UEFA money to clubs supplying players for national team duty should encourage football administrators to maintain a home-grown policy in the local game, European Clubs Association representative John Borg told Times of Malta.

Last week, UEFA announced it had distributed over €150 million in compensation to a long list of clubs after releasing players for the 2016 European Championship qualifying stage and finals.

Twelve Maltese clubs were among those who benefited from the share with €826,799 going into their coffers.

Birkirkara received €219,406.24, Hibernians €173,869.09 and Valletta got €157,310.13.

Apart from the traditional big guns the list also included sides like Naxxar Lions (€12,419.22), Pieta Hotspurs (€4,139.74) and Qormi (€8,279.48), currently militating in the Division One league.

“The UEFA payment was a welcome bonus for us,” Borg, who represents Birkirkara FC on the European Clubs Association, said.

“Before 2012, the money only went to clubs who had players featuring in the finals of the championship. But the ECA working group, which represents small countries like ours, had made pressure so that compensation was extended to the qualifying phase. After Euro 2012 payments were also handed out to all nations who featured in the first phase.

“A considerable amount of cash went into our clubs’ financial books after Euro 2016 and that was a huge shot in the arm for our game.

“Most of our clubs pay high salaries to sign international players so that should make our administrators think seriously as now we have to preserve this source of income. One way to do that is by strengthening the home-grown philosophy in our league.”

However, the future looks bleak for home-grown talent as late last year it was revealed that the Premier Division Standing Committee were mulling over a total ban on the limit of foreign players in our game which currently stands at seven at one time on the field of play.

If the PDSC proposal receives the go-ahead, it would also make it difficult for Maltese players to showcase their skills and force their way into the plans of the national team selectors.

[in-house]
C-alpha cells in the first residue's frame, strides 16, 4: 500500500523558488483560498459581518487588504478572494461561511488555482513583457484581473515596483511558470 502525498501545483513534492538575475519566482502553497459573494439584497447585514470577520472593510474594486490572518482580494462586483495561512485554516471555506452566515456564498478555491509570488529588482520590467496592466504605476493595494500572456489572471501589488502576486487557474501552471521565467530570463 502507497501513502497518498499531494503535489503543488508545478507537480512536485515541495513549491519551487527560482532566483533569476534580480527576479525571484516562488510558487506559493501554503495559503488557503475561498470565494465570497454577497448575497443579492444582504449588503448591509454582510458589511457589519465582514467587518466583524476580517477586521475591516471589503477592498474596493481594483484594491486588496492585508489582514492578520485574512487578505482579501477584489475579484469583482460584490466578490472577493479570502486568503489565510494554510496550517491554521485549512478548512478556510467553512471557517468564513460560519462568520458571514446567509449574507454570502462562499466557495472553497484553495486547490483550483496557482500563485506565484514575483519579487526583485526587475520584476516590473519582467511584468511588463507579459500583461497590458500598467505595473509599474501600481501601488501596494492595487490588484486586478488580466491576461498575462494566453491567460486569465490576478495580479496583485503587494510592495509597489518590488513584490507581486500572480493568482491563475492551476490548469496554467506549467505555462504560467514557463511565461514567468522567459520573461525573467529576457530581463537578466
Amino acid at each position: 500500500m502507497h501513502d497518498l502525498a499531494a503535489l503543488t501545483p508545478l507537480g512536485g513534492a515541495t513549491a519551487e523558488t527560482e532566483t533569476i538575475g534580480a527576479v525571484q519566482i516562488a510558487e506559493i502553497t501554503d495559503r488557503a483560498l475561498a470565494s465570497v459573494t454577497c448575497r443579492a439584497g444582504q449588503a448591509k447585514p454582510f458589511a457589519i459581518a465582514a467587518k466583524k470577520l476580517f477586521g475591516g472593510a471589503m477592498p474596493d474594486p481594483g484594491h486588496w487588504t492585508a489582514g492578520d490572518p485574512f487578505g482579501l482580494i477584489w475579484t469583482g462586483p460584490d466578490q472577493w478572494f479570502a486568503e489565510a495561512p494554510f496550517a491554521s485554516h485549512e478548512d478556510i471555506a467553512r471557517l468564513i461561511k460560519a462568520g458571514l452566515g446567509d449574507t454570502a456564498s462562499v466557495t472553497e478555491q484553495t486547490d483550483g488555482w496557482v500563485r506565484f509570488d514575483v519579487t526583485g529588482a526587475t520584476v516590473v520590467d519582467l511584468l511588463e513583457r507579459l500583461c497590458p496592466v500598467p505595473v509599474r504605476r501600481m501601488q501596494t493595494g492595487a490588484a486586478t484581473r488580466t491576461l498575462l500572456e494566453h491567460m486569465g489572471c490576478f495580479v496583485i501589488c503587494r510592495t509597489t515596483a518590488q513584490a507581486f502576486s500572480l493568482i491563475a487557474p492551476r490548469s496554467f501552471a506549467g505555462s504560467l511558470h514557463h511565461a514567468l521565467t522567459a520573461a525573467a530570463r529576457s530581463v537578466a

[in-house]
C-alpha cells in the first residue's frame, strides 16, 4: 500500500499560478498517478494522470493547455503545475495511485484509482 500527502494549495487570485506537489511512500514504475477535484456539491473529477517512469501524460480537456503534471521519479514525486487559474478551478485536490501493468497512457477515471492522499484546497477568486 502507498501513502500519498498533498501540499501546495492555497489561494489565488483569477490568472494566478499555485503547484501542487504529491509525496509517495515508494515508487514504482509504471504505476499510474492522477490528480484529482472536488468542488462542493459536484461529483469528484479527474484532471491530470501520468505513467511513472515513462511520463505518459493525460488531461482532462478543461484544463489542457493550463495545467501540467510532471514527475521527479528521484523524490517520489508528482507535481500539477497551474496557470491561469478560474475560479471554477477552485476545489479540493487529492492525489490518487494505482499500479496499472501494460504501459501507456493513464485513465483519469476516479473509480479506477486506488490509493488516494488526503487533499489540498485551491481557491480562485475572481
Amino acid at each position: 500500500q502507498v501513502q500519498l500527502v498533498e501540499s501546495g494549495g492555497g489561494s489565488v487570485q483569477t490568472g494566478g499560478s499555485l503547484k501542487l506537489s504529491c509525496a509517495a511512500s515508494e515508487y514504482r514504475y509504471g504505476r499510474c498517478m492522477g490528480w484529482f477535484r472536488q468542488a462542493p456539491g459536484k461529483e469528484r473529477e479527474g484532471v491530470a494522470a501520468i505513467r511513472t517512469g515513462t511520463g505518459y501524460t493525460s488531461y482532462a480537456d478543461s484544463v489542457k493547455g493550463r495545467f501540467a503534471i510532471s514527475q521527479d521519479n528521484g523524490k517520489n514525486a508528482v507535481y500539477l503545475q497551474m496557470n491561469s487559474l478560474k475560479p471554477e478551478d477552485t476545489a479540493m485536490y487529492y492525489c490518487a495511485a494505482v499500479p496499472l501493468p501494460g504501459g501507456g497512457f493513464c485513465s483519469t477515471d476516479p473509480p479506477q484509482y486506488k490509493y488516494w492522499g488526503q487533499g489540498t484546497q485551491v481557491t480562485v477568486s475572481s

“From a personal point of view, I am against this idea of having as many overseas players as you want in a team. It’s already critical as it is. These days we’re seeing many talented players having to settle for a place on the bench during Premier League matches and in most cases they deserve to start.

John Borg (right) with ECA chief Karl Heinz Rummenigge.John Borg (right) with ECA chief Karl Heinz Rummenigge.

“Inevitably, that will make life difficult for the national coach who expects his players to play week in week out and on a regular basis.

“At Birkirkara, we have players like Edward Herrera, an international, who rarely features in the first team and the same happens to others at other clubs.

“But, on the other hand, the PDSC initiative could also open new doors to our international players on the transfer market.

“Say, if you have clubs in the Italian Lega Pro who do not have international players on their books, they will become more interested in signing our best players and get the UEFA funds in return at the end of the year.”

Borg said that the work of the ECA is benefiting Maltese football not only from the international level aspect but also when it comes to participation in UEFA club competitions.

Last year, UEFA announced a series of changes as from 2018-19 a guarantee of four slots in the group stages of the Champions League to the continent’s leading nations in the game – England, Germany, Spain and Italy.

The changes, approved by UEFA and ECA, will also befit Maltese clubs who compete in Euro club competitions.

“Notwithstanding the changes, small countries like ours held their current quotas, which means one team in the Champions League and three in the Europa League,” Borg explained.

“The biggest incentive for us was the decision that will see teams in the qualifying rounds of the Champions League entering the Europa League when eliminated.”

Borg said that the change ensures more solidarity payments from the European governing body for the sport.

“It will become more difficult for small teams to reach the group stages of the Champions League,” he said.

“But as regards the Europa League we can become more competitive. Last summer, Birkirkara proved that our teams have come a long way in UEFA competitions and with a more favourable draw they would stand a better chance.

“Even from a financial point of view, if our representative team drops out from the Champions League they are guaranteed a higher income than before with participation in the Europa League.

“Extra funds will be available and that helps us to plan long-term and on a more solid footing.”

Maltese clubs payments

Birkirkara - €219,406.24
Hibernians - €173,869.09
Valletta - €157,310.13
Sliema Wanderers - €103,493.51
Floriana - €62,096.10
Balzan - €57,956.36
Gżira United - €15,405.26
Naxxar Lions - €12,419.22
Qormi - €8,279.48
Tarxien Rainbows - €8,279.48
Mosta - €4,139.74
Pietà Hotspurs - €4,139.74

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